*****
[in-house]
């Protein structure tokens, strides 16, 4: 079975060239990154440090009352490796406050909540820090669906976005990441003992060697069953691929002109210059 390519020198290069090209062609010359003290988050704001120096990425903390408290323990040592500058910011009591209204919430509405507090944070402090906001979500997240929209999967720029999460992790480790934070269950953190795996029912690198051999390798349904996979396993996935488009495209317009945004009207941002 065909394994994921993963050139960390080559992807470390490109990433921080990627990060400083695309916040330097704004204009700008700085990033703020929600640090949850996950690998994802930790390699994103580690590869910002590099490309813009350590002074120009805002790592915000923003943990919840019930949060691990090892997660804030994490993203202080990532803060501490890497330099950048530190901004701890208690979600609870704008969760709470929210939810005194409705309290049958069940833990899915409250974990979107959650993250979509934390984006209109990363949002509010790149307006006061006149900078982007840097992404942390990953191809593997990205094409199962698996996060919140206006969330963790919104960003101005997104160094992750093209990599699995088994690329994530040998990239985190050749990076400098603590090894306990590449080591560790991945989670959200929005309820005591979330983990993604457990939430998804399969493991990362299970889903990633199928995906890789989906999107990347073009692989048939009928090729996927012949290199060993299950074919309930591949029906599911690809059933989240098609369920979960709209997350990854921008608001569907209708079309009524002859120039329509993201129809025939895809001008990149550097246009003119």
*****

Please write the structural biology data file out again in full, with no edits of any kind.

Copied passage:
[in-house]
């Protein structure tokens, strides 16, 4: 079975060239990154440090009352490796406050909540820090669906976005990441003992060697069953691929002109210059 390519020198290069090209062609010359003290988050704001120096990425903390408290323990040592500058910011009591209204919430509405507090944070402090906001979500997240929209999967720029999460992790480790934070269950953190795996029912690198051999390798349904996979396993996935488009495209317009945004009207941002 065909394994994921993963050139960390080559992807470390490109990433921080990627990060400083695309916040330097704004204009700008700085990033703020929600640090949850996950690998994802930790390699994103580690590869910002590099490309813009350590002074120009805002790592915000923003943990919840019930949060691990090892997660804030994490993203202080990532803060501490890497330099950048530190901004701890208690979600609870704008969760709470929210939810005194409705309290049958069940833990899915409250974990979107959650993250979509934390984006209109990363949002509010790149307006006061006149900078982007840097992404942390990953191809593997990205094409199962698996996060919140206006969330963790919104960003101005997104160094992750093209990599699995088994690329994530040998990239985190050749990076400098603590090894306990590449080591560790991945989670959200929005309820005591979330983990993604457990939430998804399969493991990362299970889903990633199928995906890789989906999107990347073009692989048939009928090729996927012949290199060993299950074919309930591949029906599911690809059933989240098609369920979960709209997350990854921008608001569907209708079309009524002859120039329509993201129809025939895809001008990149550097246009003119």